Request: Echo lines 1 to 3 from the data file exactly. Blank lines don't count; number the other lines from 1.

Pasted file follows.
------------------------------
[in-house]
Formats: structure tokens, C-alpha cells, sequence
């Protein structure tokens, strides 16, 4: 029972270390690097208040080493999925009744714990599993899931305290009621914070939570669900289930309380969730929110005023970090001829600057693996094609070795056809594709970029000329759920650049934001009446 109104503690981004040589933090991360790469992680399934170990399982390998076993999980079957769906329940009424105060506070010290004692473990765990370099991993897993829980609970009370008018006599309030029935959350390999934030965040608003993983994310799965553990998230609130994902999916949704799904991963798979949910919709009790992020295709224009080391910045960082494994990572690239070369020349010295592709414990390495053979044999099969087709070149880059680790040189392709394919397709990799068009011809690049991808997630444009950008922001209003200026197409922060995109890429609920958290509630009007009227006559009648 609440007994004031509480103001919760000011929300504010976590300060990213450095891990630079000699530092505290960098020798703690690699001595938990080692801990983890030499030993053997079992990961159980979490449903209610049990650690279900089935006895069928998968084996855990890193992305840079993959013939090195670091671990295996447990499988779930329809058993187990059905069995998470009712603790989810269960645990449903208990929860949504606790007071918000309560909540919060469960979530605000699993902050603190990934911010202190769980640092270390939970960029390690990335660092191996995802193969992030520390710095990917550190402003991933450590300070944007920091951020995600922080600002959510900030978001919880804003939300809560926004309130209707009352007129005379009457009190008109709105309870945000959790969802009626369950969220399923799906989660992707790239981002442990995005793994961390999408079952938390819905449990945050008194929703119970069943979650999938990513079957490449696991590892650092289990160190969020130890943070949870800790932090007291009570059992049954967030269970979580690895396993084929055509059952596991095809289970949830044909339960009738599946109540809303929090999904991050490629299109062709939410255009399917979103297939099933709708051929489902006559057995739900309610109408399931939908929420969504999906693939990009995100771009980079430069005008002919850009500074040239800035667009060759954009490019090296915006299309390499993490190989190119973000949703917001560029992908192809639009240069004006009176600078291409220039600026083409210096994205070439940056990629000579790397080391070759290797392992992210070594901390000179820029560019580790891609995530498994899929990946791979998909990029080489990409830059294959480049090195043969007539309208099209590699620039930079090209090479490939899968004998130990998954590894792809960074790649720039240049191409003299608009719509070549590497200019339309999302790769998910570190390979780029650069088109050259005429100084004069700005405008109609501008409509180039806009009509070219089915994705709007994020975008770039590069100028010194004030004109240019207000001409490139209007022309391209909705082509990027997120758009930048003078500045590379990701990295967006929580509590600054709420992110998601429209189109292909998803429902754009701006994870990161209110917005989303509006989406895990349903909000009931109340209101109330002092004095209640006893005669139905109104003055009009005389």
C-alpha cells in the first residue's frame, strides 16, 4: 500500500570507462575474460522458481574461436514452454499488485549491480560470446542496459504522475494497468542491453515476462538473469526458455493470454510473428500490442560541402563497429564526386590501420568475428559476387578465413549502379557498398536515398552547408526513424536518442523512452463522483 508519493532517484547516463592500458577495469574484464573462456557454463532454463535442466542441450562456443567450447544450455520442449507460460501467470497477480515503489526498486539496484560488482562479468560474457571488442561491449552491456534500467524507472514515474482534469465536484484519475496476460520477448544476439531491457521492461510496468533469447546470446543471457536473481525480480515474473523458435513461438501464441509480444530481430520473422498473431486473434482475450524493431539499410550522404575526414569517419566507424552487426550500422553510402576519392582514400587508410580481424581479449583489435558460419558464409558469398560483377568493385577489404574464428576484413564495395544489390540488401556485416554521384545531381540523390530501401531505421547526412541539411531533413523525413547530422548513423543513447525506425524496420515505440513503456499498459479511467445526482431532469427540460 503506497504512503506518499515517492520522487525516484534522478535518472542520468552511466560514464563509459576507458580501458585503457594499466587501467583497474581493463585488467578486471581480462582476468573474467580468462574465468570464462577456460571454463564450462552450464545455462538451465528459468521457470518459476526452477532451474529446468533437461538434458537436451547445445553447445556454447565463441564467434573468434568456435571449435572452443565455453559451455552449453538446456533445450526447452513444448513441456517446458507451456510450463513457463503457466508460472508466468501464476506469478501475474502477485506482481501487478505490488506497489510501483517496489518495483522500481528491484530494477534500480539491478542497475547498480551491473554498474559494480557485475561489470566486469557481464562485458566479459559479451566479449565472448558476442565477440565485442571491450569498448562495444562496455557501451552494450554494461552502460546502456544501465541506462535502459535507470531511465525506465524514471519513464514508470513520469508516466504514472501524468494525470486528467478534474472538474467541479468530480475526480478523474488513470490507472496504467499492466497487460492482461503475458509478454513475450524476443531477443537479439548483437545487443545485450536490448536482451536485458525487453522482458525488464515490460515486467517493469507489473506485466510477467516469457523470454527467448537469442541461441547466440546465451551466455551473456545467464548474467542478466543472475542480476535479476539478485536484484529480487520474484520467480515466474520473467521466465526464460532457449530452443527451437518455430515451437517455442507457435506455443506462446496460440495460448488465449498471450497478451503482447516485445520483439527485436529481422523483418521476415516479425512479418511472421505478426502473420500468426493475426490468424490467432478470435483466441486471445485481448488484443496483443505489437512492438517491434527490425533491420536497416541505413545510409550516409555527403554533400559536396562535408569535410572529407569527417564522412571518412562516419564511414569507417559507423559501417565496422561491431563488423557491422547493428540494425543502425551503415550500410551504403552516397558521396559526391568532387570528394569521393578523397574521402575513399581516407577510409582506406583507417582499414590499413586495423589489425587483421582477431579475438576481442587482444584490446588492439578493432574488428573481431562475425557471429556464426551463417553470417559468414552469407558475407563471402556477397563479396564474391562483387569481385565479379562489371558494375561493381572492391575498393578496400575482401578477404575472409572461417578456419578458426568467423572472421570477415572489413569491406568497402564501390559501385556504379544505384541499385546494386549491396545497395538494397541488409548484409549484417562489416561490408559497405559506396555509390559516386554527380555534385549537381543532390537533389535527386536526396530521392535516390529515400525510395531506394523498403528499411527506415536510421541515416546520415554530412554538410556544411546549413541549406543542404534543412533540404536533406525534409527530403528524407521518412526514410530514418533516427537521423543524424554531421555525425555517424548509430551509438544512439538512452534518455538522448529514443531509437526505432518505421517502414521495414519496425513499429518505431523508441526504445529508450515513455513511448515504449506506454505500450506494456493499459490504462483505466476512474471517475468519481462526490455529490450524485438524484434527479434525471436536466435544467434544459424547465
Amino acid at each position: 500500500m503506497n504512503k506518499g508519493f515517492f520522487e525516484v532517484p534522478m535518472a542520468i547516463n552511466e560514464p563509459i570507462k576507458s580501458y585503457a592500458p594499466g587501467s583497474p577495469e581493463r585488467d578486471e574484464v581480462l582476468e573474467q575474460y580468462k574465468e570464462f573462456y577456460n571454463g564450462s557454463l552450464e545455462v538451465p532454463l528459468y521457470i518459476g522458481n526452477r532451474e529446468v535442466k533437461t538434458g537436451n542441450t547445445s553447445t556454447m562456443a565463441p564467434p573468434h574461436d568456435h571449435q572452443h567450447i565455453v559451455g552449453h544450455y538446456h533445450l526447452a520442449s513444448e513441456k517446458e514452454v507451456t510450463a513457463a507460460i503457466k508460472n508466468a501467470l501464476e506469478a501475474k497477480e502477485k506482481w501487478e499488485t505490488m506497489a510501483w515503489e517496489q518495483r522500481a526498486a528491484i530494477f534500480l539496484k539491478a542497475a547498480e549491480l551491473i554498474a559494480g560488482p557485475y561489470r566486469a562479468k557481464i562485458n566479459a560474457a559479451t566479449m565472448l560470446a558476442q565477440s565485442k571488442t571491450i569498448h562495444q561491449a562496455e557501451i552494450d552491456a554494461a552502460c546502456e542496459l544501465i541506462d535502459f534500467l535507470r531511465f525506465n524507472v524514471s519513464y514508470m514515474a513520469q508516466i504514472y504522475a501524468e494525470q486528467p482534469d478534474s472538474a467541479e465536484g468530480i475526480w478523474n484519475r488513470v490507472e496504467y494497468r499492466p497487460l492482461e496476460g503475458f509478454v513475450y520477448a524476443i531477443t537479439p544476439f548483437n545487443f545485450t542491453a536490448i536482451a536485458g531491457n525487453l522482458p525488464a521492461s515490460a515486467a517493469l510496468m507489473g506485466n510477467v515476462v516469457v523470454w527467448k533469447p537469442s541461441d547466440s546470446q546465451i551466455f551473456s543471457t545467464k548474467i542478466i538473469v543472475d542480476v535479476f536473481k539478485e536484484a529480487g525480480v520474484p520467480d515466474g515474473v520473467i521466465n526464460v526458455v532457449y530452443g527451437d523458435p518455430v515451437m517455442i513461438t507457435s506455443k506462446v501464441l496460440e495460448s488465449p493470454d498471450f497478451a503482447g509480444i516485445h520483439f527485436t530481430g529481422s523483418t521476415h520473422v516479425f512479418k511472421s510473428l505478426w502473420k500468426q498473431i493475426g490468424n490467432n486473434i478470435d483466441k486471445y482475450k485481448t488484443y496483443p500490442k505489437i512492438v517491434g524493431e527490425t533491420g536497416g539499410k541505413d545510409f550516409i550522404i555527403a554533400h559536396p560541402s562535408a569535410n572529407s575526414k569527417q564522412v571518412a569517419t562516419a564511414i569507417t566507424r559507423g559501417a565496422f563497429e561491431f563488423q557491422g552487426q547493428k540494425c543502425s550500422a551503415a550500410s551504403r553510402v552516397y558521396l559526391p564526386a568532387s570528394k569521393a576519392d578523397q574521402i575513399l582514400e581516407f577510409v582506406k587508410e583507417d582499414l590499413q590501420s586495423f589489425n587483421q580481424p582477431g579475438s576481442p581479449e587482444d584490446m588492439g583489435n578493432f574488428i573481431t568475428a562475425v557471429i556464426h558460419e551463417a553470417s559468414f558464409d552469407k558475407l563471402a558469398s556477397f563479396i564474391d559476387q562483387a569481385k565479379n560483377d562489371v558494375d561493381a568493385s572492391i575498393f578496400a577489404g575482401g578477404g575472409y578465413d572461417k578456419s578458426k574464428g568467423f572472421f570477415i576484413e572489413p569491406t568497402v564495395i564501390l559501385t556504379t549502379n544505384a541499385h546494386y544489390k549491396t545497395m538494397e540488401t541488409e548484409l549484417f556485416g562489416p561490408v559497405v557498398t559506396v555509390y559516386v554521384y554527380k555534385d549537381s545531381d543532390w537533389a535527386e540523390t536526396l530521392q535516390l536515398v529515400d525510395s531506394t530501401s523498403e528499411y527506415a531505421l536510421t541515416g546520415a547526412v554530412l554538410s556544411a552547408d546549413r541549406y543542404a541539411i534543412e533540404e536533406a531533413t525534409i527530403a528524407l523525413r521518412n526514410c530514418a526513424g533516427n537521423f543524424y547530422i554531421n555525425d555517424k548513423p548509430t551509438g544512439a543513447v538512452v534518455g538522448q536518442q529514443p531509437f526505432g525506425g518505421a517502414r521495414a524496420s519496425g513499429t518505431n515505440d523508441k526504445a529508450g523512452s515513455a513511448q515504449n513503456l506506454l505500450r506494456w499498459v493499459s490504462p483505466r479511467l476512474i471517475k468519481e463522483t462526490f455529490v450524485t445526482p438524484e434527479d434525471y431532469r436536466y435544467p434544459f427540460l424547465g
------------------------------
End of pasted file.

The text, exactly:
[in-house]
Formats: structure tokens, C-alpha cells, sequence
């Protein structure tokens, strides 16, 4: 029972270390690097208040080493999925009744714990599993899931305290009621914070939570669900289930309380969730929110005023970090001829600057693996094609070795056809594709970029000329759920650049934001009446 109104503690981004040589933090991360790469992680399934170990399982390998076993999980079957769906329940009424105060506070010290004692473990765990370099991993897993829980609970009370008018006599309030029935959350390999934030965040608003993983994310799965553990998230609130994902999916949704799904991963798979949910919709009790992020295709224009080391910045960082494994990572690239070369020349010295592709414990390495053979044999099969087709070149880059680790040189392709394919397709990799068009011809690049991808997630444009950008922001209003200026197409922060995109890429609920958290509630009007009227006559009648 609440007994004031509480103001919760000011929300504010976590300060990213450095891990630079000699530092505290960098020798703690690699001595938990080692801990983890030499030993053997079992990961159980979490449903209610049990650690279900089935006895069928998968084996855990890193992305840079993959013939090195670091671990295996447990499988779930329809058993187990059905069995998470009712603790989810269960645990449903208990929860949504606790007071918000309560909540919060469960979530605000699993902050603190990934911010202190769980640092270390939970960029390690990335660092191996995802193969992030520390710095990917550190402003991933450590300070944007920091951020995600922080600002959510900030978001919880804003939300809560926004309130209707009352007129005379009457009190008109709105309870945000959790969802009626369950969220399923799906989660992707790239981002442990995005793994961390999408079952938390819905449990945050008194929703119970069943979650999938990513079957490449696991590892650092289990160190969020130890943070949870800790932090007291009570059992049954967030269970979580690895396993084929055509059952596991095809289970949830044909339960009738599946109540809303929090999904991050490629299109062709939410255009399917979103297939099933709708051929489902006559057995739900309610109408399931939908929420969504999906693939990009995100771009980079430069005008002919850009500074040239800035667009060759954009490019090296915006299309390499993490190989190119973000949703917001560029992908192809639009240069004006009176600078291409220039600026083409210096994205070439940056990629000579790397080391070759290797392992992210070594901390000179820029560019580790891609995530498994899929990946791979998909990029080489990409830059294959480049090195043969007539309208099209590699620039930079090209090479490939899968004998130990998954590894792809960074790649720039240049191409003299608009719509070549590497200019339309999302790769998910570190390979780029650069088109050259005429100084004069700005405008109609501008409509180039806009009509070219089915994705709007994020975008770039590069100028010194004030004109240019207000001409490139209007022309391209909705082509990027997120758009930048003078500045590379990701990295967006929580509590600054709420992110998601429209189109292909998803429902754009701006994870990161209110917005989303509006989406895990349903909000009931109340209101109330002092004095209640006893005669139905109104003055009009005389």